The Aviation Roots of ‘Star Trek’

“Star Trek” creator Gene Roddenberry served in the Pacific theatre. Courtesy: Roddenberry Foundation

If you are a “Star Trek” fan, you probably remember where you were on September 28, 1987, when “Star Trek: The Next Generation” premiered. STNG, as it is known among the fans, was the second live-action series created by Gene Roddenberry.

Roddenberry was a pilot, and as such the “Star Trek” franchise is peppered with references to terrestrial aviation.

Here are 17 of our favorite connections:

1. Gene Roddenberry earned his wings in 1941 through the Civilian Pilot Training Program. In 1942, he enlisted in the United States Army Air Corps. Roddenberry was commissioned as a second lieutenant and assigned to the 394th Bomb Squadron, 5th Bombardment Group of the Thirteenth Air Force.

2. Roddenberry served in the Pacific theater, flying 89 combat missions as captain of a B17E named Yankee Doodle. Roddenberry survived two airplane crashes, and when he returned stateside, he became an aircraft accident investigator for the military. He was awarded the Distinguished Flying Cross and the Air Medal before being discharged from the AAC in 1945 as a captain.

3. After the war, Roddenberry spent four years as a pilot for Pan Am World Airways. He was deadheading on the Lockheed L-049 Constellation when there was an engine failure and subsequent fire. The aircraft crashed in the Syrian Desert with 36 people on board. Seven crew members and eight passengers were killed. Roddenberry, who was all of 25 years old at the time, was the ranking surviving flight officer. He took command and was credited with saving the lives of the remaining passengers and facilitating their rescue.

4. The bridge of Captain James T. Kirk’s first Enterprise NCC-1701 was inspired by a Lockheed design for a space station.

5. The triangular symbol that was the insignia for Kirk’s ship and later became the communicators for STNG and beyond is derived from the L/D max graph rotated 180 degrees.

6. In several episodes of “Star Trek: The Original Series” (STOS), Spock is seen using a mechanical E6-B flight computer. The Jeppesen CSG-1P Slide Graphic Computer first appears in “The Naked Time,” in which Spock uses it to calculate how much time is remaining before the crippled Enterprise will enter the planet’s atmosphere and burn up.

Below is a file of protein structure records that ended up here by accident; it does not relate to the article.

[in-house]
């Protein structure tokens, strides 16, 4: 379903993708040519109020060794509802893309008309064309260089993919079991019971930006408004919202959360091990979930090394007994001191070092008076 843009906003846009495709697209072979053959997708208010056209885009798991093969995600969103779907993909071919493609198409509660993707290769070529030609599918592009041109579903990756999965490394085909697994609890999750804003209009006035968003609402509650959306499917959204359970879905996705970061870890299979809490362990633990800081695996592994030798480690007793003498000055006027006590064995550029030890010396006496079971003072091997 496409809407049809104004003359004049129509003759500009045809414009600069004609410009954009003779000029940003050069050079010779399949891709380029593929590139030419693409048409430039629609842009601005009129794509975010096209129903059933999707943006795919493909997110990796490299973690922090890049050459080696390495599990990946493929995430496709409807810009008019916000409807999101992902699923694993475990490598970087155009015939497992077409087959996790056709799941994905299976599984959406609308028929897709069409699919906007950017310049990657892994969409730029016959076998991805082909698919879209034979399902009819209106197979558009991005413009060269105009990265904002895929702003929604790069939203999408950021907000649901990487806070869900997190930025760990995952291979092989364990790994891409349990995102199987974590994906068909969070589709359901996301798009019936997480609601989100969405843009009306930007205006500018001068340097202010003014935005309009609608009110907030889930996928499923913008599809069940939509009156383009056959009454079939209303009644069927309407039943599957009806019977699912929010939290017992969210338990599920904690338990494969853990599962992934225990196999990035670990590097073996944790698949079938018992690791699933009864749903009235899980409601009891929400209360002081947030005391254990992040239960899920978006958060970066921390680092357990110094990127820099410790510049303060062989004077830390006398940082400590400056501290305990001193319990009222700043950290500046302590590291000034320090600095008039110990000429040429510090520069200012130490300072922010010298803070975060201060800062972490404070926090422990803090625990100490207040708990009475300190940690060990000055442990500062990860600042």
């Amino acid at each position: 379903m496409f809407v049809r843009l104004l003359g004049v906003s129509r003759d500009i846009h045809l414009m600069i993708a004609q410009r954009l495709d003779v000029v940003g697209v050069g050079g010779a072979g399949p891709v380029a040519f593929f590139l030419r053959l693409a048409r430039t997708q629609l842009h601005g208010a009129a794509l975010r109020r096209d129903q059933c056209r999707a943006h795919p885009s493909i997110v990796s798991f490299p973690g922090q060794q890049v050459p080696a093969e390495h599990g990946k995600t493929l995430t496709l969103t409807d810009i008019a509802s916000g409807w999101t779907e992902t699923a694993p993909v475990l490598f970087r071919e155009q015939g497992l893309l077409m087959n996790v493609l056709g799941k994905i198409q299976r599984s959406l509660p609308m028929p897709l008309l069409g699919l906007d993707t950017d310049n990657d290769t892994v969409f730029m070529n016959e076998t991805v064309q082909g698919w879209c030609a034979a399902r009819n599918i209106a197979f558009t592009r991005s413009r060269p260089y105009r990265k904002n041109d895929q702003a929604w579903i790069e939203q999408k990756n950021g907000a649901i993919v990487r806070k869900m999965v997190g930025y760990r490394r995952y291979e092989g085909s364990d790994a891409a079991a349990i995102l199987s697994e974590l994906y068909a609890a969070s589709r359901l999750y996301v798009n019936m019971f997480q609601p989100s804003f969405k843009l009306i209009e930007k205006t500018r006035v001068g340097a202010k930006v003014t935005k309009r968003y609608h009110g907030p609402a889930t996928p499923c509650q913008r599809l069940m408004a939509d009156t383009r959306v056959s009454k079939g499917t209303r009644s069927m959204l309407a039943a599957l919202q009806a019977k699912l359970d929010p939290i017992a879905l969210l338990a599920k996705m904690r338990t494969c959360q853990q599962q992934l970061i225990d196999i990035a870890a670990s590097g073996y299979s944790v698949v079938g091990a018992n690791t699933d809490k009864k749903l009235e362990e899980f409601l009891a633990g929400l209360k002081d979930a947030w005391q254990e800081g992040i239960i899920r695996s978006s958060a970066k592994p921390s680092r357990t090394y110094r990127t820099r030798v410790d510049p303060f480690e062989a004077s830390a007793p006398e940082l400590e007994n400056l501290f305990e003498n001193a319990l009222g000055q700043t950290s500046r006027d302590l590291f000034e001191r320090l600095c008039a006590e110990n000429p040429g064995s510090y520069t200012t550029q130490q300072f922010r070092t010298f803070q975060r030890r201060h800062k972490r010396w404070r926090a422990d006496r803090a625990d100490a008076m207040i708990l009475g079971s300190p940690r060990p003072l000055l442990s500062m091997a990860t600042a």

7. In the STOS episode “The Doomsday Machine,” the hostile space object dubbed “the planet killer” was actually an aviation windsock dipped in plaster.

8. The Federation starships all have position lights on the saucer section: green on right, red on left, and anti-collision beacons.

9. Roddenberry’s nickname was “The Great Bird of the Galaxy.”

10. “Star Trek IV: The Voyage Home” (the movie with the whales) was dedicated to the crew of the space shuttle Challenger. On January 25, 1986, the Challenger exploded 73 seconds after liftoff, killing all on board. The principal shooting on the movie began one month after the Challenger disaster.

11. The ashes of Roddenberry and James Doohan, who played Montgomery Scott, the chief engineer aboard the Enterprise NCC-1701, were taken into space.

12. Leonard Nimoy, who played Spock, the half-Vulcan first officer, was a private pilot with an instrument rating. For a time, he owned a Piper Cherokee.

13. Actress Susan Oliver (stage name Charlotte Gercke), who played Vina, the love interest of Captain Christopher Pike in the STOS pilot episode “The Cage”—which was later to be retooled into “The Menagerie”—was an accomplished pilot. In the 1970s, she won the Powder Puff Derby air race. She was also the fourth woman to fly a single-engine aircraft solo across the Atlantic.

14. When the space shuttle Enterprise made its debut, rolling out of the factory in Palmdale, California, on Sept. 17, 1976, Roddenberry and most of the cast from STOS were in attendance. The shuttle Enterprise was designed as a proof of concept and used for atmospheric testing, therefore it did not have engines and never went into space. The name Enterprise was selected for the orbiter because fans of STOS launched a massive letter-writing campaign asking that the shuttle be named for the fictional starship. Roddenberry is said to have chosen the name Enterprise for the starship because it was the name of the most decorated U.S. Naval vessel from World War II.

15. Michael Dorn, who plays Worf, the first Klingon to serve in Starfleet in both STNG and “Deep Space 9,” is an accomplished pilot. Dorn used to own several aircraft including a Lockheed T-33 Shooting Star, a North American F-86 Sabre, an MU-2, a Sabreliner, and a Cessna Citation 501SP. Dorn also has the distinction of flying with both the Navy Blue Angels and the Air Force Thunderbirds.

16. In 2015, astronaut Samantha Cristoforetti wore a Starfleet uniform from “Star Trek Voyager” and took a selfie aboard the International Space Station with the supply capsule Dragon outside the window. In the tweet that accompanied the photo, Cristoforetti stated: “‘There’s coffee in that nebula’...ehm, I mean in the #Dragon,” quoting Voyager Captain Janeway, who is known for her love of coffee and let her crew know that the energy derived from the nebula they encountered would be used to replicate her favorite beverage.

17. TMZ reported recently that William Shatner, the actor who is credited with first bringing the role of Captain Kirk to life in the “Star Trek” franchise, is being considered to go into space aboard the Blue Origin capsule.

Meg Godlewski has been an aviation journalist for more than 24 years and a CFI for more than 20 years. If she is not flying or teaching aviation, she is writing about it. Meg is a founding member of the Pilot Proficiency Center at EAA AirVenture and excels at the application of simulation technology to flatten the learning curve. Follow Meg on Twitter @2Lewski.

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